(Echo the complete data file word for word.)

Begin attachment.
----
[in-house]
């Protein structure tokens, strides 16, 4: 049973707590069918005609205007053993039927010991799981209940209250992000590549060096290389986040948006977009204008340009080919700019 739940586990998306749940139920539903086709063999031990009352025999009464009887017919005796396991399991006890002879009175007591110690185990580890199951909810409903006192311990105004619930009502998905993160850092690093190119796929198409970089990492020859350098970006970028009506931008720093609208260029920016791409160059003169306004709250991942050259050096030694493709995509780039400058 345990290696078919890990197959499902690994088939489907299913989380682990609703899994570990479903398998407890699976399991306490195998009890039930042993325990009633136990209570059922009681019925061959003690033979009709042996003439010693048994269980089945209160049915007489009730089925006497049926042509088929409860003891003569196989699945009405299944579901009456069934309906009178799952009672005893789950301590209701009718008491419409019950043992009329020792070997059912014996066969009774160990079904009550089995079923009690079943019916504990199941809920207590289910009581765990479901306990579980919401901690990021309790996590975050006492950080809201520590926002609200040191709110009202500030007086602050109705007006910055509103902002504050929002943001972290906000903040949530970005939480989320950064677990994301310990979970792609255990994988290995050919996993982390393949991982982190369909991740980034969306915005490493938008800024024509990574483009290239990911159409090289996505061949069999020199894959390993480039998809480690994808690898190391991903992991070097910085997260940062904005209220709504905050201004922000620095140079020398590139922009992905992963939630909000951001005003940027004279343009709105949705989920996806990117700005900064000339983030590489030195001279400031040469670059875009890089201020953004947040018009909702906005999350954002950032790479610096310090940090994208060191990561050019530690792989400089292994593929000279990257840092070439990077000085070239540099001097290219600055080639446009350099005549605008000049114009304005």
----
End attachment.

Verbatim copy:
[in-house]
């Protein structure tokens, strides 16, 4: 049973707590069918005609205007053993039927010991799981209940209250992000590549060096290389986040948006977009204008340009080919700019 739940586990998306749940139920539903086709063999031990009352025999009464009887017919005796396991399991006890002879009175007591110690185990580890199951909810409903006192311990105004619930009502998905993160850092690093190119796929198409970089990492020859350098970006970028009506931008720093609208260029920016791409160059003169306004709250991942050259050096030694493709995509780039400058 345990290696078919890990197959499902690994088939489907299913989380682990609703899994570990479903398998407890699976399991306490195998009890039930042993325990009633136990209570059922009681019925061959003690033979009709042996003439010693048994269980089945209160049915007489009730089925006497049926042509088929409860003891003569196989699945009405299944579901009456069934309906009178799952009672005893789950301590209701009718008491419409019950043992009329020792070997059912014996066969009774160990079904009550089995079923009690079943019916504990199941809920207590289910009581765990479901306990579980919401901690990021309790996590975050006492950080809201520590926002609200040191709110009202500030007086602050109705007006910055509103902002504050929002943001972290906000903040949530970005939480989320950064677990994301310990979970792609255990994988290995050919996993982390393949991982982190369909991740980034969306915005490493938008800024024509990574483009290239990911159409090289996505061949069999020199894959390993480039998809480690994808690898190391991903992991070097910085997260940062904005209220709504905050201004922000620095140079020398590139922009992905992963939630909000951001005003940027004279343009709105949705989920996806990117700005900064000339983030590489030195001279400031040469670059875009890089201020953004947040018009909702906005999350954002950032790479610096310090940090994208060191990561050019530690792989400089292994593929000279990257840092070439990077000085070239540099001097290219600055080639446009350099005549605008000049114009304005």